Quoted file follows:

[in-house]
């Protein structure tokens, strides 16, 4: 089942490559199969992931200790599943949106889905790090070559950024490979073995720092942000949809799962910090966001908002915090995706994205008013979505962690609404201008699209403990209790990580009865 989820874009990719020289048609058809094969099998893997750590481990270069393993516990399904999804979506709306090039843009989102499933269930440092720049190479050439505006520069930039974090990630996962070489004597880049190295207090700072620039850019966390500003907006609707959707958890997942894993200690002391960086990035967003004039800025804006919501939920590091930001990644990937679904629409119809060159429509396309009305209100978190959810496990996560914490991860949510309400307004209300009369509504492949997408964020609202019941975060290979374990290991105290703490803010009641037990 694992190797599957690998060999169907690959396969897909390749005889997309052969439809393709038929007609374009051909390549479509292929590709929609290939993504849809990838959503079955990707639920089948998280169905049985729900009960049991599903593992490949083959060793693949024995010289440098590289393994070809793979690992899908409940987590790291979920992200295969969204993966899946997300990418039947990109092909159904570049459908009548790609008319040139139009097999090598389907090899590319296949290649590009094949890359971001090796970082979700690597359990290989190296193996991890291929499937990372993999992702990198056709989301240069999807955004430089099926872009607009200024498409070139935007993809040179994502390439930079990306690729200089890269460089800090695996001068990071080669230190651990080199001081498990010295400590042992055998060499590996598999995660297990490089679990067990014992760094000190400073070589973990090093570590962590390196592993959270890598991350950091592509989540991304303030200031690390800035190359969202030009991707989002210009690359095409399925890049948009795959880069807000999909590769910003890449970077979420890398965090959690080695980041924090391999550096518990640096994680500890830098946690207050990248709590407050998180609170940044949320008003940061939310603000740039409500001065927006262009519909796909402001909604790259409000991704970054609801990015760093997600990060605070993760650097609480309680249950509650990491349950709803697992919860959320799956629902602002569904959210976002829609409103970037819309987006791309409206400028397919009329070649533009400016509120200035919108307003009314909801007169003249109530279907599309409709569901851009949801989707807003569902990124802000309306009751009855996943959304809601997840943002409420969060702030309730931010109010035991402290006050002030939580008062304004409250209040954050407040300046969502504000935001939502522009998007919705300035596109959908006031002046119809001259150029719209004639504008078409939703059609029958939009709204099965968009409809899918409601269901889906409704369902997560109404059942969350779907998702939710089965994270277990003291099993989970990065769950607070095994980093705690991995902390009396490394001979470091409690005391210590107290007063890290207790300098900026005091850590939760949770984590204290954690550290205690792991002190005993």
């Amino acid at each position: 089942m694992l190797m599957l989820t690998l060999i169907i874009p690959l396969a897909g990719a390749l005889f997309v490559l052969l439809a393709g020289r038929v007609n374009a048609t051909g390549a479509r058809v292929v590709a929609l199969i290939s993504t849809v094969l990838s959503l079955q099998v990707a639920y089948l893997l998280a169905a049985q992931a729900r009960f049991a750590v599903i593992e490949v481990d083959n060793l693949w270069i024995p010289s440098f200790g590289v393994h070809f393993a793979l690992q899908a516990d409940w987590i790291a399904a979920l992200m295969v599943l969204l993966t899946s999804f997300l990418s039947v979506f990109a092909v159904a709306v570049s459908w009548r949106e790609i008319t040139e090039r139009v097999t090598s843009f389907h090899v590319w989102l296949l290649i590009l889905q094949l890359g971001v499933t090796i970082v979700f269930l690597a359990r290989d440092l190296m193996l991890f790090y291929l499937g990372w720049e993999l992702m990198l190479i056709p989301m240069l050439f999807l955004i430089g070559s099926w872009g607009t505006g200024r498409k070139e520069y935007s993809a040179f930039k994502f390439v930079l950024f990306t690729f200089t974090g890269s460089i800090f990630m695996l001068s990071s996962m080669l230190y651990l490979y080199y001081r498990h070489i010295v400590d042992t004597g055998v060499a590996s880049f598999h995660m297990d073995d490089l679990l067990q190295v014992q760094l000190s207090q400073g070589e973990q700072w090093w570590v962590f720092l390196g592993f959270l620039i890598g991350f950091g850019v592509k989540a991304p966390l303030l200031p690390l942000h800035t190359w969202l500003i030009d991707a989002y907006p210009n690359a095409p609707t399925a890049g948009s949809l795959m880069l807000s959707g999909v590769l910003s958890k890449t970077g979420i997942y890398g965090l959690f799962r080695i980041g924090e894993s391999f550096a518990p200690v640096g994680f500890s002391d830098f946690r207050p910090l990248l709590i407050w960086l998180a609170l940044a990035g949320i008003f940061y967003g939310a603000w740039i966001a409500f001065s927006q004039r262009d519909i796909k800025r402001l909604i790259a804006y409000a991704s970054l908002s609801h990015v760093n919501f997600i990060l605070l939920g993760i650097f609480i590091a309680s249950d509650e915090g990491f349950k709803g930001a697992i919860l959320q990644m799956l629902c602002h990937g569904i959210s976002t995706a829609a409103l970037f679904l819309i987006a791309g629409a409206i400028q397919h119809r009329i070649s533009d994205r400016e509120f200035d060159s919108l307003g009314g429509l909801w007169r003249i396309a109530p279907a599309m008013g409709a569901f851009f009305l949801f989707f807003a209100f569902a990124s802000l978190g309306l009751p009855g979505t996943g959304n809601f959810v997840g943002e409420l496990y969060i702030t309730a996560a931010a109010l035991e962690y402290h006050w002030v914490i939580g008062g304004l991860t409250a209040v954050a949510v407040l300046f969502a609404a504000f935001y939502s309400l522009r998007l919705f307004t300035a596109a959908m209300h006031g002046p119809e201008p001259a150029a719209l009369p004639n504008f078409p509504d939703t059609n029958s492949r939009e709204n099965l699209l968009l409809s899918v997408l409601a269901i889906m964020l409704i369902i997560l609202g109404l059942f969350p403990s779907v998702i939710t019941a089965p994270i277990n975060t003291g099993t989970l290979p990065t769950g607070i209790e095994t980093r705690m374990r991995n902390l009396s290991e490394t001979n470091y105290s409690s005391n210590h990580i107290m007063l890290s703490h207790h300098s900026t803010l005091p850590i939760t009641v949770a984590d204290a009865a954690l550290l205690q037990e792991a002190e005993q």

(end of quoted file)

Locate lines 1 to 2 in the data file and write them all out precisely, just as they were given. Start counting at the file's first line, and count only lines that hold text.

[in-house]
């Protein structure tokens, strides 16, 4: 089942490559199969992931200790599943949106889905790090070559950024490979073995720092942000949809799962910090966001908002915090995706994205008013979505962690609404201008699209403990209790990580009865 989820874009990719020289048609058809094969099998893997750590481990270069393993516990399904999804979506709306090039843009989102499933269930440092720049190479050439505006520069930039974090990630996962070489004597880049190295207090700072620039850019966390500003907006609707959707958890997942894993200690002391960086990035967003004039800025804006919501939920590091930001990644990937679904629409119809060159429509396309009305209100978190959810496990996560914490991860949510309400307004209300009369509504492949997408964020609202019941975060290979374990290991105290703490803010009641037990 694992190797599957690998060999169907690959396969897909390749005889997309052969439809393709038929007609374009051909390549479509292929590709929609290939993504849809990838959503079955990707639920089948998280169905049985729900009960049991599903593992490949083959060793693949024995010289440098590289393994070809793979690992899908409940987590790291979920992200295969969204993966899946997300990418039947990109092909159904570049459908009548790609008319040139139009097999090598389907090899590319296949290649590009094949890359971001090796970082979700690597359990290989190296193996991890291929499937990372993999992702990198056709989301240069999807955004430089099926872009607009200024498409070139935007993809040179994502390439930079990306690729200089890269460089800090695996001068990071080669230190651990080199001081498990010295400590042992055998060499590996598999995660297990490089679990067990014992760094000190400073070589973990090093570590962590390196592993959270890598991350950091592509989540991304303030200031690390800035190359969202030009991707989002210009690359095409399925890049948009795959880069807000999909590769910003890449970077979420890398965090959690080695980041924090391999550096518990640096994680500890830098946690207050990248709590407050998180609170940044949320008003940061939310603000740039409500001065927006262009519909796909402001909604790259409000991704970054609801990015760093997600990060605070993760650097609480309680249950509650990491349950709803697992919860959320799956629902602002569904959210976002829609409103970037819309987006791309409206400028397919009329070649533009400016509120200035919108307003009314909801007169003249109530279907599309409709569901851009949801989707807003569902990124802000309306009751009855996943959304809601997840943002409420969060702030309730931010109010035991402290006050002030939580008062304004409250209040954050407040300046969502504000935001939502522009998007919705300035596109959908006031002046119809001259150029719209004639504008078409939703059609029958939009709204099965968009409809899918409601269901889906409704369902997560109404059942969350779907998702939710089965994270277990003291099993989970990065769950607070095994980093705690991995902390009396490394001979470091409690005391210590107290007063890290207790300098900026005091850590939760949770984590204290954690550290205690792991002190005993």